MADISON — The leader of the Wisconsin Senate said Wednesday that the Legislature will not go back into session to fix Wisconsin’s voter ID law, which was struck down Tuesday by U.S. District Judge Lynn Adelman.

Senate Majority Leader Scott Fitzgerald, R-Juneau, said that although he supports the planned appeal of Adelman’s decision, Tuesday’s rejection of the law left little room for lawmakers to act.

“I don’t see it (Legislature) coming back,” Fitzgerald said. “It’s not going to be resolved for the November election.”

Senate President Mike Ellis, R-Neenah, agreed.

Any new law would have to be approved by Adelman, who not only struck down the voter ID law but also blocked the state from enacting any similar requirement, said John Ulin, an attorney who represented civil-rights groups and individuals challenging the law.

“This pretty much ends the idea that we could come in and do something through a legislative effort that would make sense at this point,” Fitzgerald said.

Assembly Speaker Robin Vos, R-Rochester, said on a conservative radio talk show Wednesday he still would like the Legislature to convene this year to take up a revised voter ID bill, though he fears it would still be tangled up in the courts come Election Day.

Gov. Scott Walker said he’s confident the law will be upheld on appeal. Attorney General J.B. Van Hollen has vowed to challenge Adelman’s ruling in the 7th Circuit U.S. Court of Appeals in Chicago.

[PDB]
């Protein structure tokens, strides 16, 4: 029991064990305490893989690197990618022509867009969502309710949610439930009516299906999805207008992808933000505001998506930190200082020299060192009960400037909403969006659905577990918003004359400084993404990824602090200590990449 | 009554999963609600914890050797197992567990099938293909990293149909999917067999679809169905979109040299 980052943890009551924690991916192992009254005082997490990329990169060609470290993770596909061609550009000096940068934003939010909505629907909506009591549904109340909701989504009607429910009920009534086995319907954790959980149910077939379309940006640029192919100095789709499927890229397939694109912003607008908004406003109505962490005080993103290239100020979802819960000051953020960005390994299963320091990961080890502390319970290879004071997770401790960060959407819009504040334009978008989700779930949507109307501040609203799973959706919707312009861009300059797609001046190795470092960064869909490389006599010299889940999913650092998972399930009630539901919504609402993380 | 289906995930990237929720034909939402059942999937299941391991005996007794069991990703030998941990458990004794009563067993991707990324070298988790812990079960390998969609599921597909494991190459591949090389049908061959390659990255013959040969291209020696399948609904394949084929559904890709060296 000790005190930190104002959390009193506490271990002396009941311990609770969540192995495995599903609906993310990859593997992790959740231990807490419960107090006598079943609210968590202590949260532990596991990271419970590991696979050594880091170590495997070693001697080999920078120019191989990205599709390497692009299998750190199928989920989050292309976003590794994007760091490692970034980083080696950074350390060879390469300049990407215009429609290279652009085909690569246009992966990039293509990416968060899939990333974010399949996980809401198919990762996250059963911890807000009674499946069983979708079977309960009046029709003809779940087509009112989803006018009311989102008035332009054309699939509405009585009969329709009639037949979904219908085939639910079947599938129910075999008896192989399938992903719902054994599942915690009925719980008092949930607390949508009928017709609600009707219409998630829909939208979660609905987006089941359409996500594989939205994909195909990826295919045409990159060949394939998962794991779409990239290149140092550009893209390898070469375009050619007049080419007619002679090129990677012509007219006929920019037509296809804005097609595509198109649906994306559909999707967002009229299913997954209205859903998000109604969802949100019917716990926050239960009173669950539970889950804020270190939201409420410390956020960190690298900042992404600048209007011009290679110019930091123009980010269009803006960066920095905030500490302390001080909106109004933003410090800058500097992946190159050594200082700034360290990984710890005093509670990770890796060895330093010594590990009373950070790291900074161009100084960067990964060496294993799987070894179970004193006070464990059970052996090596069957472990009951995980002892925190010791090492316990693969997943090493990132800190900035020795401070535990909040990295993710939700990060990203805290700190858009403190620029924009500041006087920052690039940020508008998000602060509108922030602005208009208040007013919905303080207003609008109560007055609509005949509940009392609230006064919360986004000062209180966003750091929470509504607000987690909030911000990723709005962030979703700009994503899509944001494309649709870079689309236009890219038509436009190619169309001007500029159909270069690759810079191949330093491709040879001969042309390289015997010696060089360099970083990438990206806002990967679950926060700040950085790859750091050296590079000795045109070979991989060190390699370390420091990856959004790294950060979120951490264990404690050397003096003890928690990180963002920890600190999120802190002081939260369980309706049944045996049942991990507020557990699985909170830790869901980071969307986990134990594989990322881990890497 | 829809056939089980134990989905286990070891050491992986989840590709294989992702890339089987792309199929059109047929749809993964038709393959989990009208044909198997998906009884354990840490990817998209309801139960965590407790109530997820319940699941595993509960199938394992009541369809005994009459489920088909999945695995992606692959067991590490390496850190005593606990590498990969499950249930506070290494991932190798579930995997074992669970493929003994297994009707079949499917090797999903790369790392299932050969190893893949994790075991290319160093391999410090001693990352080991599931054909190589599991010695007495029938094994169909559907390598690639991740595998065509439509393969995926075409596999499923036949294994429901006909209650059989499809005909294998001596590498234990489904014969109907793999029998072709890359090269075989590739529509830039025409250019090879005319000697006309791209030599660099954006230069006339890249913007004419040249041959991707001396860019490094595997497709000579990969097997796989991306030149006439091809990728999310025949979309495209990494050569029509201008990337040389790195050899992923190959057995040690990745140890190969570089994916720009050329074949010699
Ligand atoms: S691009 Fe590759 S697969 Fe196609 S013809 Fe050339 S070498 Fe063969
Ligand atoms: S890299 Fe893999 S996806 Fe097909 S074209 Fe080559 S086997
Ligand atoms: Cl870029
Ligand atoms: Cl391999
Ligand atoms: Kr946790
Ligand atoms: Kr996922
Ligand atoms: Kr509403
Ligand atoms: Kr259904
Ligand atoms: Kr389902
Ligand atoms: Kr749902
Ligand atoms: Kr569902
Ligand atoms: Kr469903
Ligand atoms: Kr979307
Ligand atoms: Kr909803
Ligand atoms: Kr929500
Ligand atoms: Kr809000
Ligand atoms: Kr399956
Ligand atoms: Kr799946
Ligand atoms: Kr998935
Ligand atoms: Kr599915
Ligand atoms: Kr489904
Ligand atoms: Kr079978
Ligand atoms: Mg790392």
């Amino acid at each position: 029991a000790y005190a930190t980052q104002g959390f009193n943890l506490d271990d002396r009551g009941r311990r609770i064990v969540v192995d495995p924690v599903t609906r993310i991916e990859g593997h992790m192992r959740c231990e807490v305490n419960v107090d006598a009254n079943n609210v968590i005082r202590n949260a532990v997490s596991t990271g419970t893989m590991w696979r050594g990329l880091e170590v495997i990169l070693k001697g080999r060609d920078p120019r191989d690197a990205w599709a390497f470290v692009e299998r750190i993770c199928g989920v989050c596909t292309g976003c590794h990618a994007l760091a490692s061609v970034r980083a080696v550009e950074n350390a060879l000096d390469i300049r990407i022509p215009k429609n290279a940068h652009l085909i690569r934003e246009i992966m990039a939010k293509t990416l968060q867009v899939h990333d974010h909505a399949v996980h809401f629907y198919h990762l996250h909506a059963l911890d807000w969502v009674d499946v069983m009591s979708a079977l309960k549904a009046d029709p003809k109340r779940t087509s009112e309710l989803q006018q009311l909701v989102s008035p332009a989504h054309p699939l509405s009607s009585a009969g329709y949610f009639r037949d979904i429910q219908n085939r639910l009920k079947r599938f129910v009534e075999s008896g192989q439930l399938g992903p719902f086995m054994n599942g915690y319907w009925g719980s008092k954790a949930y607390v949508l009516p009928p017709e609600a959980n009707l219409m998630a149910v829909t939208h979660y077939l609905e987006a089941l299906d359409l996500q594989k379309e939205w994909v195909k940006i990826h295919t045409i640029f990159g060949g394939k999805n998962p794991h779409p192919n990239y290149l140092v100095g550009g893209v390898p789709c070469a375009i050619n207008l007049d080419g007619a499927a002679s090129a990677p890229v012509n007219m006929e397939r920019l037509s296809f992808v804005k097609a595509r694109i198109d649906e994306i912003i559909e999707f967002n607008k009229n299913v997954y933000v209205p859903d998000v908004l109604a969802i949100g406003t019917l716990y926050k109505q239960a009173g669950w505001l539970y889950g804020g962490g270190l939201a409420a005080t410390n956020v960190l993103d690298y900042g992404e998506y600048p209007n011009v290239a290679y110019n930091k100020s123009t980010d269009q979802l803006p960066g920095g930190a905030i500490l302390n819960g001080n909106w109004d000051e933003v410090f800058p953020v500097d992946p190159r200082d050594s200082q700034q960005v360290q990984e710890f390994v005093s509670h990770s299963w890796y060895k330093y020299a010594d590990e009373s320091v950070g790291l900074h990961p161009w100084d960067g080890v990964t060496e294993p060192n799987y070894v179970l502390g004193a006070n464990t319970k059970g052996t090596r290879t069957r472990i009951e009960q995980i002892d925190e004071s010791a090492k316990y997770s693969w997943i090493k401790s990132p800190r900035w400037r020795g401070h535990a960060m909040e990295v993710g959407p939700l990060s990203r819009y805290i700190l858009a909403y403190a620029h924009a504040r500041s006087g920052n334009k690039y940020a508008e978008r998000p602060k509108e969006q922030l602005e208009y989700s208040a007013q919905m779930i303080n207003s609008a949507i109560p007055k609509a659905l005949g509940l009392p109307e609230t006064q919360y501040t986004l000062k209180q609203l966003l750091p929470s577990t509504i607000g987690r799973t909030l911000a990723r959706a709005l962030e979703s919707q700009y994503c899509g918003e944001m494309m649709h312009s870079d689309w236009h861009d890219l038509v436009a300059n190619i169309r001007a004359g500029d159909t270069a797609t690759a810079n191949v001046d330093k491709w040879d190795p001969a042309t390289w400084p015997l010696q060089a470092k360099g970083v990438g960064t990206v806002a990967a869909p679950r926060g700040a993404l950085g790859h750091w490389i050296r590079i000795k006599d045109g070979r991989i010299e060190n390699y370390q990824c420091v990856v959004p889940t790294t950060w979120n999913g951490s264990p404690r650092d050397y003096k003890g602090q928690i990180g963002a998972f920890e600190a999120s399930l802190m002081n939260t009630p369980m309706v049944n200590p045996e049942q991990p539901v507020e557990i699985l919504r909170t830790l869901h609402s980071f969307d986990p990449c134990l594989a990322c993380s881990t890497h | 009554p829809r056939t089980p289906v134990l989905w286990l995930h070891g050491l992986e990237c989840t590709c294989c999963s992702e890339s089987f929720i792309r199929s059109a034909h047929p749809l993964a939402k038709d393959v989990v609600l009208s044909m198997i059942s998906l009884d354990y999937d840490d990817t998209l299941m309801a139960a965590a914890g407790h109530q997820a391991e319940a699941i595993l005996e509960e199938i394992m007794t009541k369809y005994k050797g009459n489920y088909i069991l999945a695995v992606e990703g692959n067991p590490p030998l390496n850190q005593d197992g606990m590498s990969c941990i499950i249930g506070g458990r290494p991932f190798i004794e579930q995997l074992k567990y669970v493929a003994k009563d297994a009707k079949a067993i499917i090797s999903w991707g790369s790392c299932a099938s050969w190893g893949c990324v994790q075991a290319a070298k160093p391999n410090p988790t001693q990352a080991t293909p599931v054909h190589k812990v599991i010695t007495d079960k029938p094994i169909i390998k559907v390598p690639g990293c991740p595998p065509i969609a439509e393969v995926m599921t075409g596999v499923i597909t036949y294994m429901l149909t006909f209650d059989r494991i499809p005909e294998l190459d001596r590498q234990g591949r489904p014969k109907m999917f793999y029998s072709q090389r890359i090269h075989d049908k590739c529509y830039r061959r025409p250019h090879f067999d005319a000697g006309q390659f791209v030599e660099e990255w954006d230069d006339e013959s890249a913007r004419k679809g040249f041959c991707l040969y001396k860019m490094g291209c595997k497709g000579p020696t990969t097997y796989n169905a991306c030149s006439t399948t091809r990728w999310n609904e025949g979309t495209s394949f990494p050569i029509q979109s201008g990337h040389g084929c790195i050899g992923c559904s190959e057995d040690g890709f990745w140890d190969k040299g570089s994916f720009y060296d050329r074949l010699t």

Adelman found that Wisconsin’s law disproportionately disenfranchises black and Latino voters, who are more likely to lack the required photo ID. The judge also found no evidence of the type of voter fraud that proponents, including the Republican majority in the state Legislature, have used to justify passing voter ID laws.

In an interview, Walker held out little hope that changing the law could satisfy Adelman, a former Democratic state senator who sits on the U.S. District Court in Milwaukee. Adelman ruled that the law violated not only the U.S. Constitution but also the federal Voting Rights Act.

Walker said the judge offered no technical fixes to the law that would make such a requirement acceptable.

“This was just basically a full-out rejection of the position and one that we think will not be sustained,” the governor said.

Wisconsin’s voter ID law, passed in 2011, has been suspended since 2012 by previous circuit court rulings that found it violates the state constitution.

Sen. Dale Schultz, R-Richland Center, who voted for the voter ID law but has since reversed his position, said Adelman’s decision affirms what he has heard from constituents.

“This is going to keep more people away from the polls than prevent fraudulent voting because there’s just no evidence that it (fraud) is a real issue,” Schultz said.

“I don’t see it (Legislature) coming back. It’s not going to be resolved for the November election.” Scott Fitzgerald, Wisconsin Senate majority leader
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